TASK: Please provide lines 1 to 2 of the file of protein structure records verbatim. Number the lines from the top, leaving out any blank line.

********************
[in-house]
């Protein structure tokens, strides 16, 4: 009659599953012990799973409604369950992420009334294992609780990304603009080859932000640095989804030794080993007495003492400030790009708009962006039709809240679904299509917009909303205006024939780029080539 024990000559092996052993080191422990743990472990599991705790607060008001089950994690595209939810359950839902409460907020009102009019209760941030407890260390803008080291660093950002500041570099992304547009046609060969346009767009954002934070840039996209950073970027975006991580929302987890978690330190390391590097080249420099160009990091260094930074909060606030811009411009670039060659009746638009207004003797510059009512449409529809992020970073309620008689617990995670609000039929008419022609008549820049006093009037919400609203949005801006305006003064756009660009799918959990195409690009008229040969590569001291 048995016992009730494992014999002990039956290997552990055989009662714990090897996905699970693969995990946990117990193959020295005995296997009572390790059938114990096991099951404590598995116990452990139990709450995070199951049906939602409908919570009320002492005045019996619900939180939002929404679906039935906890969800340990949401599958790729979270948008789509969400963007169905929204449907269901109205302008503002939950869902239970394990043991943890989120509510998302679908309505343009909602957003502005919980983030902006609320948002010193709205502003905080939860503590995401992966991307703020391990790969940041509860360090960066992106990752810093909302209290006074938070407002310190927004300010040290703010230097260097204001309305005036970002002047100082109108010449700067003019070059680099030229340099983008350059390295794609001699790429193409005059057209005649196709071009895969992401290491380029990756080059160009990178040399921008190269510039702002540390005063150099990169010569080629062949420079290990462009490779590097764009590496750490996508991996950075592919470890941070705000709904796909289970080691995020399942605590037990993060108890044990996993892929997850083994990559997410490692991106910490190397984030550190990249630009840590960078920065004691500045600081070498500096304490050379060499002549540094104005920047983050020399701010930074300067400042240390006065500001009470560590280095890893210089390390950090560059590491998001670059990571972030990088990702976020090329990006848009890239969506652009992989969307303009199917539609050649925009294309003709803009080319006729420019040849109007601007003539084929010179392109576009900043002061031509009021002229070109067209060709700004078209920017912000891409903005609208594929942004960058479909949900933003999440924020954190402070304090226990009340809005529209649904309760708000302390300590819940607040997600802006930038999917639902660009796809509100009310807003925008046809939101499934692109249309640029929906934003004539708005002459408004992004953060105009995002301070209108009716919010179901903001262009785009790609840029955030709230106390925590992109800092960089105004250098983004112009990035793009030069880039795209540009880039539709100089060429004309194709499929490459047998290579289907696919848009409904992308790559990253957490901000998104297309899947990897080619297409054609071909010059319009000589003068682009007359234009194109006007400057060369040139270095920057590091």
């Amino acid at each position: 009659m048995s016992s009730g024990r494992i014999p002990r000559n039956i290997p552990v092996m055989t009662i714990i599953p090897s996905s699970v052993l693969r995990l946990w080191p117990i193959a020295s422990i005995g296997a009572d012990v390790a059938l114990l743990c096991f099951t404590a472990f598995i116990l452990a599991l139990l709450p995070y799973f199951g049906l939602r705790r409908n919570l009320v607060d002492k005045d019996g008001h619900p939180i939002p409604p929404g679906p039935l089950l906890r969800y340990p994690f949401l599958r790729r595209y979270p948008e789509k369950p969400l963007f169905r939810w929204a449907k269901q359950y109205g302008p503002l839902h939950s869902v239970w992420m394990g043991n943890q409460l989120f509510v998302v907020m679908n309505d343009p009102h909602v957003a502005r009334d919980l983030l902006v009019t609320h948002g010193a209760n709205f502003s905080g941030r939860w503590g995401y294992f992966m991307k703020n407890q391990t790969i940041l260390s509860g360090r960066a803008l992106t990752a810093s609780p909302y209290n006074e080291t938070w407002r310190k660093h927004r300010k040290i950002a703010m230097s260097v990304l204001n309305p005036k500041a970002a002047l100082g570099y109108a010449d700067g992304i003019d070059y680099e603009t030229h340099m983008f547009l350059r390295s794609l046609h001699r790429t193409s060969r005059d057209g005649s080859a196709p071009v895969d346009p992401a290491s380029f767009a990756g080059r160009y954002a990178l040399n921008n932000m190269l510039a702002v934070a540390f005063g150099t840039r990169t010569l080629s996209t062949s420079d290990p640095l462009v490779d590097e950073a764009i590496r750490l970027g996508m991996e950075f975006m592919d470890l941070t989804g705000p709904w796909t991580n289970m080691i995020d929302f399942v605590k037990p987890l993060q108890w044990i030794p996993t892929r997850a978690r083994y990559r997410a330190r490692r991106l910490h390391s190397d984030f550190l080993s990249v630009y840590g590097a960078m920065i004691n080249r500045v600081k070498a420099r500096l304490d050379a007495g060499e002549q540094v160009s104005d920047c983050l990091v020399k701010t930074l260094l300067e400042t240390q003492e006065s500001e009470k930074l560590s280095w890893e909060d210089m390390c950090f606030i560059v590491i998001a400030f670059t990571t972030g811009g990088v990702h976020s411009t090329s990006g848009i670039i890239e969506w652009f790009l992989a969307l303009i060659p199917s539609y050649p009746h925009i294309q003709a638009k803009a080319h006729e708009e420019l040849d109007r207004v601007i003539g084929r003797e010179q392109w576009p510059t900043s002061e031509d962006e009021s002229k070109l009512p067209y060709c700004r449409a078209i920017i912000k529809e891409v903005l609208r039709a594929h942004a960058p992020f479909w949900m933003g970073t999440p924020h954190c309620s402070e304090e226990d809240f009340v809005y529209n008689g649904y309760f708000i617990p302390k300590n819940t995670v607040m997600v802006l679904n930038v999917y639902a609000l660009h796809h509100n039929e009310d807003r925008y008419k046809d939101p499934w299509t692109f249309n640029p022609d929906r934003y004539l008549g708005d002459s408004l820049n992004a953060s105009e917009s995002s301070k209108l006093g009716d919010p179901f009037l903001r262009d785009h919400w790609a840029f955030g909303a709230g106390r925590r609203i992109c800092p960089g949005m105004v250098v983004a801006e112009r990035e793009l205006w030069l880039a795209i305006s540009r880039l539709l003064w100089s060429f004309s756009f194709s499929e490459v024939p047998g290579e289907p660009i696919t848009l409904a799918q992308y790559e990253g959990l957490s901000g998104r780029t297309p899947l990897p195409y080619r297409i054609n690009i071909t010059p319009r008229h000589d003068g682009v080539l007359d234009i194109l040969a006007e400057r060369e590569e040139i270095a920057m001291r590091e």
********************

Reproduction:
[in-house]
């Protein structure tokens, strides 16, 4: 009659599953012990799973409604369950992420009334294992609780990304603009080859932000640095989804030794080993007495003492400030790009708009962006039709809240679904299509917009909303205006024939780029080539 024990000559092996052993080191422990743990472990599991705790607060008001089950994690595209939810359950839902409460907020009102009019209760941030407890260390803008080291660093950002500041570099992304547009046609060969346009767009954002934070840039996209950073970027975006991580929302987890978690330190390391590097080249420099160009990091260094930074909060606030811009411009670039060659009746638009207004003797510059009512449409529809992020970073309620008689617990995670609000039929008419022609008549820049006093009037919400609203949005801006305006003064756009660009799918959990195409690009008229040969590569001291 048995016992009730494992014999002990039956290997552990055989009662714990090897996905699970693969995990946990117990193959020295005995296997009572390790059938114990096991099951404590598995116990452990139990709450995070199951049906939602409908919570009320002492005045019996619900939180939002929404679906039935906890969800340990949401599958790729979270948008789509969400963007169905929204449907269901109205302008503002939950869902239970394990043991943890989120509510998302679908309505343009909602957003502005919980983030902006609320948002010193709205502003905080939860503590995401992966991307703020391990790969940041509860360090960066992106990752810093909302209290006074938070407002310190927004300010040290703010230097260097204001309305005036970002002047100082109108010449700067003019070059680099030229340099983008350059390295794609001699790429193409005059057209005649196709071009895969992401290491380029990756080059160009990178040399921008190269510039702002540390005063150099990169010569080629062949420079290990462009490779590097764009590496750490996508991996950075592919470890941070705000709904796909289970080691995020399942605590037990993060108890044990996993892929997850083994990559997410490692991106910490190397984030550190990249630009840590960078920065004691500045600081070498500096304490050379060499002549540094104005920047983050020399701010930074300067400042240390006065500001009470560590280095890893210089390390950090560059590491998001670059990571972030990088990702976020090329990006848009890239969506652009992989969307303009199917539609050649925009294309003709803009080319006729420019040849109007601007003539084929010179392109576009900043002061031509009021002229070109067209060709700004078209920017912000891409903005609208594929942004960058479909949900933003999440924020954190402070304090226990009340809005529209649904309760708000302390300590819940607040997600802006930038999917639902660009796809509100009310807003925008046809939101499934692109249309640029929906934003004539708005002459408004992004953060105009995002301070209108009716919010179901903001262009785009790609840029955030709230106390925590992109800092960089105004250098983004112009990035793009030069880039795209540009880039539709100089060429004309194709499929490459047998290579289907696919848009409904992308790559990253957490901000998104297309899947990897080619297409054609071909010059319009000589003068682009007359234009194109006007400057060369040139270095920057590091």